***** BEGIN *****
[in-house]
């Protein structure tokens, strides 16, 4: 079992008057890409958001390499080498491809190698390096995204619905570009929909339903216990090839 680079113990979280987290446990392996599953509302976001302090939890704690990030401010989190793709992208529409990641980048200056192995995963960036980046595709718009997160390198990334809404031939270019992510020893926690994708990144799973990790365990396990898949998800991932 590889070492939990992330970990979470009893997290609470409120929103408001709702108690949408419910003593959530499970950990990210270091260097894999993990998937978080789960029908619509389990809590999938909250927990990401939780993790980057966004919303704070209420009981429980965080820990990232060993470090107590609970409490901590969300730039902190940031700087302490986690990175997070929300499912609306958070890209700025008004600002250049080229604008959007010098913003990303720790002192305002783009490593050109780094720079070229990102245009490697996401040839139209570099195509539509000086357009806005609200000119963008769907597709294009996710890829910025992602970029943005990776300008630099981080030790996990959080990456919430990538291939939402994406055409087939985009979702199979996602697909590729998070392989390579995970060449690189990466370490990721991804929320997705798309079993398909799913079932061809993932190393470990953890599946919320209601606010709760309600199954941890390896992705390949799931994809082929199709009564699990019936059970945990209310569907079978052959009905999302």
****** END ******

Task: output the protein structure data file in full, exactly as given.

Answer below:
[in-house]
């Protein structure tokens, strides 16, 4: 079992008057890409958001390499080498491809190698390096995204619905570009929909339903216990090839 680079113990979280987290446990392996599953509302976001302090939890704690990030401010989190793709992208529409990641980048200056192995995963960036980046595709718009997160390198990334809404031939270019992510020893926690994708990144799973990790365990396990898949998800991932 590889070492939990992330970990979470009893997290609470409120929103408001709702108690949408419910003593959530499970950990990210270091260097894999993990998937978080789960029908619509389990809590999938909250927990990401939780993790980057966004919303704070209420009981429980965080820990990232060993470090107590609970409490901590969300730039902190940031700087302490986690990175997070929300499912609306958070890209700025008004600002250049080229604008959007010098913003990303720790002192305002783009490593050109780094720079070229990102245009490697996401040839139209570099195509539509000086357009806005609200000119963008769907597709294009996710890829910025992602970029943005990776300008630099981080030790996990959080990456919430990538291939939402994406055409087939985009979702199979996602697909590729998070392989390579995970060449690189990466370490990721991804929320997705798309079993398909799913079932061809993932190393470990953890599946919320209601606010709760309600199954941890390896992705390949799931994809082929199709009564699990019936059970945990209310569907079978052959009905999302």